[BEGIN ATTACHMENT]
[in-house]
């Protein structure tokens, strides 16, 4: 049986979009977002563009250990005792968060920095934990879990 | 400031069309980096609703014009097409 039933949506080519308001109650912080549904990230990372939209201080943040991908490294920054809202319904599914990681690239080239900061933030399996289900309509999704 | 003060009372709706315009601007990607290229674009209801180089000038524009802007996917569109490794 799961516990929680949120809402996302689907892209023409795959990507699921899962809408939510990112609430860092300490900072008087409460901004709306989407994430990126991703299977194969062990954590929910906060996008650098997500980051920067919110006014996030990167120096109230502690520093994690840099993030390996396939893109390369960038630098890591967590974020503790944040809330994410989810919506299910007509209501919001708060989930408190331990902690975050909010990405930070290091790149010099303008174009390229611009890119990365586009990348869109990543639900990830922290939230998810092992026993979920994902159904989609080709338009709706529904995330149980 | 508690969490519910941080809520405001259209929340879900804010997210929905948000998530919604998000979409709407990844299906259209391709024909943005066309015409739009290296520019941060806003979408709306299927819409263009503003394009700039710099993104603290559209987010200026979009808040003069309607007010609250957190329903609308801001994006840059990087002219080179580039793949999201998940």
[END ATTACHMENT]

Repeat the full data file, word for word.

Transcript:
[in-house]
């Protein structure tokens, strides 16, 4: 049986979009977002563009250990005792968060920095934990879990 | 400031069309980096609703014009097409 039933949506080519308001109650912080549904990230990372939209201080943040991908490294920054809202319904599914990681690239080239900061933030399996289900309509999704 | 003060009372709706315009601007990607290229674009209801180089000038524009802007996917569109490794 799961516990929680949120809402996302689907892209023409795959990507699921899962809408939510990112609430860092300490900072008087409460901004709306989407994430990126991703299977194969062990954590929910906060996008650098997500980051920067919110006014996030990167120096109230502690520093994690840099993030390996396939893109390369960038630098890591967590974020503790944040809330994410989810919506299910007509209501919001708060989930408190331990902690975050909010990405930070290091790149010099303008174009390229611009890119990365586009990348869109990543639900990830922290939230998810092992026993979920994902159904989609080709338009709706529904995330149980 | 508690969490519910941080809520405001259209929340879900804010997210929905948000998530919604998000979409709407990844299906259209391709024909943005066309015409739009290296520019941060806003979408709306299927819409263009503003394009700039710099993104603290559209987010200026979009808040003069309607007010609250957190329903609308801001994006840059990087002219080179580039793949999201998940």